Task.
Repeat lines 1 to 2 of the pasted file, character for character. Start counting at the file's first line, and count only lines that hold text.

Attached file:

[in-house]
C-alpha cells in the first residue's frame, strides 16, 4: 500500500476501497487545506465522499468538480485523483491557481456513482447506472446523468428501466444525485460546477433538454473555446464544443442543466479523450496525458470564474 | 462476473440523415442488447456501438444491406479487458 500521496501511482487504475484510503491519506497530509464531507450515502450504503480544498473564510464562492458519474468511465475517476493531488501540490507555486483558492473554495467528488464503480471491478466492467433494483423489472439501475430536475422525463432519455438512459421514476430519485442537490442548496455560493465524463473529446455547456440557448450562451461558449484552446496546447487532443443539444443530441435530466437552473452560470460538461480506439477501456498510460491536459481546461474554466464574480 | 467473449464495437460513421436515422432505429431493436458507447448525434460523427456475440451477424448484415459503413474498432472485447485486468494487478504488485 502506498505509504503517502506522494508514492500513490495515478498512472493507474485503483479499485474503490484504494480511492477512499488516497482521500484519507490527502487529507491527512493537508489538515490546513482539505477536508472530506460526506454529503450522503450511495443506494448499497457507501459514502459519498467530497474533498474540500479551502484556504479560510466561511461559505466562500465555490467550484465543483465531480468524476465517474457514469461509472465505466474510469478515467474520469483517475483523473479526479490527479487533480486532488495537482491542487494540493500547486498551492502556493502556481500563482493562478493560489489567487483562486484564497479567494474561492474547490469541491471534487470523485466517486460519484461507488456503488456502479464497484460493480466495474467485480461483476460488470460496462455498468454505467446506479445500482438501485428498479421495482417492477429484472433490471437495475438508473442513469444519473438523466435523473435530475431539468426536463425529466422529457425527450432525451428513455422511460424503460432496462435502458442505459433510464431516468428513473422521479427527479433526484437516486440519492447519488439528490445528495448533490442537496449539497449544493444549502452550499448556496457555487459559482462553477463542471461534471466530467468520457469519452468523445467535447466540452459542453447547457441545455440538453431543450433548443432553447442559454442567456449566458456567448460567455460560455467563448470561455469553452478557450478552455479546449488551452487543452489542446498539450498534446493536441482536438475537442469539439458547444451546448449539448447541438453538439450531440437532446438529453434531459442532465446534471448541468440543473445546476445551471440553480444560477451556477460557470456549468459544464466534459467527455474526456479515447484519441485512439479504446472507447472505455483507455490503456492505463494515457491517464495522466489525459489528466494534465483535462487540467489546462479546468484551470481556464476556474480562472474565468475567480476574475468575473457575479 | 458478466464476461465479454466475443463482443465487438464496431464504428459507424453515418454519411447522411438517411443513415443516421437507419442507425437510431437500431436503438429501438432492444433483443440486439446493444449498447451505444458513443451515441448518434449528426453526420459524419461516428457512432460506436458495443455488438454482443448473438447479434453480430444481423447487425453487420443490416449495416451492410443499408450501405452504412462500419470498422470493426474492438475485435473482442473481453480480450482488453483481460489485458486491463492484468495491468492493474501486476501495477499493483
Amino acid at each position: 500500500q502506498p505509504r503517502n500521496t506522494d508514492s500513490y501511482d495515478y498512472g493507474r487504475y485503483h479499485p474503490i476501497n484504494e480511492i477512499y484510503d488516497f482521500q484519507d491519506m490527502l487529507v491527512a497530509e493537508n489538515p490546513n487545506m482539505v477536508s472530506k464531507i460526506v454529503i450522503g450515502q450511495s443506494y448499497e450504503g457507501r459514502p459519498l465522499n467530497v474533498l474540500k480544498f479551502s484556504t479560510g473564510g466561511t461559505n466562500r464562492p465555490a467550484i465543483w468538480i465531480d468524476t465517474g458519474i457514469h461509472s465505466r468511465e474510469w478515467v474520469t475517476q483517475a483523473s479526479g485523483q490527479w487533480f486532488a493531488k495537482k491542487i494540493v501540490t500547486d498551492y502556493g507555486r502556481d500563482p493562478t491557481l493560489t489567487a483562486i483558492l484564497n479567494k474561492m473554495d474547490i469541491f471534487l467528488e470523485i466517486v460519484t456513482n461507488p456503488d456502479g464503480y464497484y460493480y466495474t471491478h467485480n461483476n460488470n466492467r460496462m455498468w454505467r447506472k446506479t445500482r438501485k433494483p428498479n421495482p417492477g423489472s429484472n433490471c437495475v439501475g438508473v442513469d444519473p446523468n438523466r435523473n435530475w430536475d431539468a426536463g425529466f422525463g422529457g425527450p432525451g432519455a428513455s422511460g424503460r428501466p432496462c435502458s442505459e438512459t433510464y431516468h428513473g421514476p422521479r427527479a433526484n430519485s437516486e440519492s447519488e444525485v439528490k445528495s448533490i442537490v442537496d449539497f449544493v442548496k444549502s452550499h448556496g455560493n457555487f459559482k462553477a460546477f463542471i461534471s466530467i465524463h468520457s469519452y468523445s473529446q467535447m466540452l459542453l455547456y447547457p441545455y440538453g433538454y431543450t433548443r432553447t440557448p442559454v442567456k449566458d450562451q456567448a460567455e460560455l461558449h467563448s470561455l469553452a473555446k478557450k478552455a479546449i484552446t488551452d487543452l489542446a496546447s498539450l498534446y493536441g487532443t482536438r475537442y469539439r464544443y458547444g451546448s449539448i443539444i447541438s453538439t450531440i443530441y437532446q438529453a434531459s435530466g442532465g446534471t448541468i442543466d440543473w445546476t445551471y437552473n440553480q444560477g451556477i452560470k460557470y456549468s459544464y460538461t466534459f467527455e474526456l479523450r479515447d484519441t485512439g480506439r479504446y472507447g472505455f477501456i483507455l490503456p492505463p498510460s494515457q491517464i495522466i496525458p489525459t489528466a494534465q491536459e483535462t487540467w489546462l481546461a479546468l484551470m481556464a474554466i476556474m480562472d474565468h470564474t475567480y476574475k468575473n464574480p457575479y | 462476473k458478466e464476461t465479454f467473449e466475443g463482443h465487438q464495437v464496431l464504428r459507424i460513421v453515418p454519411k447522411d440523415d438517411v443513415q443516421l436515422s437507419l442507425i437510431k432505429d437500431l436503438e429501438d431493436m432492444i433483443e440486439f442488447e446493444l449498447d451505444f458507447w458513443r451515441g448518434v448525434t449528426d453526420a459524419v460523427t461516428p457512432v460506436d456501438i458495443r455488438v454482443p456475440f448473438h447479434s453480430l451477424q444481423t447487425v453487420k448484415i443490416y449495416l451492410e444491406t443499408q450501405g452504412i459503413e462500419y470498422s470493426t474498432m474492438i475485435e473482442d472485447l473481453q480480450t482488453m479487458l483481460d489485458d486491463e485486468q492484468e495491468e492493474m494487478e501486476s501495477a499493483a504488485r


[in-house]
C-alpha cells in the first residue's frame, strides 16, 4: 500500500476501497487545506465522499468538480485523483491557481456513482447506472446523468428501466444525485460546477433538454473555446464544443442543466479523450496525458470564474 | 462476473440523415442488447456501438444491406479487458 500521496501511482487504475484510503491519506497530509464531507450515502450504503480544498473564510464562492458519474468511465475517476493531488501540490507555486483558492473554495467528488464503480471491478466492467433494483423489472439501475430536475422525463432519455438512459421514476430519485442537490442548496455560493465524463473529446455547456440557448450562451461558449484552446496546447487532443443539444443530441435530466437552473452560470460538461480506439477501456498510460491536459481546461474554466464574480 | 467473449464495437460513421436515422432505429431493436458507447448525434460523427456475440451477424448484415459503413474498432472485447485486468494487478504488485 502506498505509504503517502506522494508514492500513490495515478498512472493507474485503483479499485474503490484504494480511492477512499488516497482521500484519507490527502487529507491527512493537508489538515490546513482539505477536508472530506460526506454529503450522503450511495443506494448499497457507501459514502459519498467530497474533498474540500479551502484556504479560510466561511461559505466562500465555490467550484465543483465531480468524476465517474457514469461509472465505466474510469478515467474520469483517475483523473479526479490527479487533480486532488495537482491542487494540493500547486498551492502556493502556481500563482493562478493560489489567487483562486484564497479567494474561492474547490469541491471534487470523485466517486460519484461507488456503488456502479464497484460493480466495474467485480461483476460488470460496462455498468454505467446506479445500482438501485428498479421495482417492477429484472433490471437495475438508473442513469444519473438523466435523473435530475431539468426536463425529466422529457425527450432525451428513455422511460424503460432496462435502458442505459433510464431516468428513473422521479427527479433526484437516486440519492447519488439528490445528495448533490442537496449539497449544493444549502452550499448556496457555487459559482462553477463542471461534471466530467468520457469519452468523445467535447466540452459542453447547457441545455440538453431543450433548443432553447442559454442567456449566458456567448460567455460560455467563448470561455469553452478557450478552455479546449488551452487543452489542446498539450498534446493536441482536438475537442469539439458547444451546448449539448447541438453538439450531440437532446438529453434531459442532465446534471448541468440543473445546476445551471440553480444560477451556477460557470456549468459544464466534459467527455474526456479515447484519441485512439479504446472507447472505455483507455490503456492505463494515457491517464495522466489525459489528466494534465483535462487540467489546462479546468484551470481556464476556474480562472474565468475567480476574475468575473457575479 | 458478466464476461465479454466475443463482443465487438464496431464504428459507424453515418454519411447522411438517411443513415443516421437507419442507425437510431437500431436503438429501438432492444433483443440486439446493444449498447451505444458513443451515441448518434449528426453526420459524419461516428457512432460506436458495443455488438454482443448473438447479434453480430444481423447487425453487420443490416449495416451492410443499408450501405452504412462500419470498422470493426474492438475485435473482442473481453480480450482488453483481460489485458486491463492484468495491468492493474501486476501495477499493483